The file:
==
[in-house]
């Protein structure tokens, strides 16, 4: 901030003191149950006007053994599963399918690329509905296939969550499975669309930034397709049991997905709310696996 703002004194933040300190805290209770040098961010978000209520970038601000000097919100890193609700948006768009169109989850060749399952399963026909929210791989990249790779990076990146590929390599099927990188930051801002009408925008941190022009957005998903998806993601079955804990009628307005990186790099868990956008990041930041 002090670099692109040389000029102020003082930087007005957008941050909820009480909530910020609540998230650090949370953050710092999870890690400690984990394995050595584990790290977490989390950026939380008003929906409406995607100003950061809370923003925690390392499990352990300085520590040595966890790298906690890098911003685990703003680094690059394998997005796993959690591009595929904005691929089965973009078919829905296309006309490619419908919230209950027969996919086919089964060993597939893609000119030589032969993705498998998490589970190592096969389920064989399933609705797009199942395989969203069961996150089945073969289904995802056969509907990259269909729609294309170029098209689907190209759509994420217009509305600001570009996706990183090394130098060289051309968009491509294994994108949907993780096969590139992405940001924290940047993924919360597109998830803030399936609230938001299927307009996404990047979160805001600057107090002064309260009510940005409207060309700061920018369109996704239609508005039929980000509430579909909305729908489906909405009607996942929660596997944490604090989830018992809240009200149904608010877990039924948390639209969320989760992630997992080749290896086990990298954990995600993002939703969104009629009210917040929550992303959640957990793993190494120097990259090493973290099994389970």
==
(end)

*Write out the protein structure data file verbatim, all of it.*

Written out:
[in-house]
């Protein structure tokens, strides 16, 4: 901030003191149950006007053994599963399918690329509905296939969550499975669309930034397709049991997905709310696996 703002004194933040300190805290209770040098961010978000209520970038601000000097919100890193609700948006768009169109989850060749399952399963026909929210791989990249790779990076990146590929390599099927990188930051801002009408925008941190022009957005998903998806993601079955804990009628307005990186790099868990956008990041930041 002090670099692109040389000029102020003082930087007005957008941050909820009480909530910020609540998230650090949370953050710092999870890690400690984990394995050595584990790290977490989390950026939380008003929906409406995607100003950061809370923003925690390392499990352990300085520590040595966890790298906690890098911003685990703003680094690059394998997005796993959690591009595929904005691929089965973009078919829905296309006309490619419908919230209950027969996919086919089964060993597939893609000119030589032969993705498998998490589970190592096969389920064989399933609705797009199942395989969203069961996150089945073969289904995802056969509907990259269909729609294309170029098209689907190209759509994420217009509305600001570009996706990183090394130098060289051309968009491509294994994108949907993780096969590139992405940001924290940047993924919360597109998830803030399936609230938001299927307009996404990047979160805001600057107090002064309260009510940005409207060309700061920018369109996704239609508005039929980000509430579909909305729908489906909405009607996942929660596997944490604090989830018992809240009200149904608010877990039924948390639209969320989760992630997992080749290896086990990298954990995600993002939703969104009629009210917040929550992303959640957990793993190494120097990259090493973290099994389970």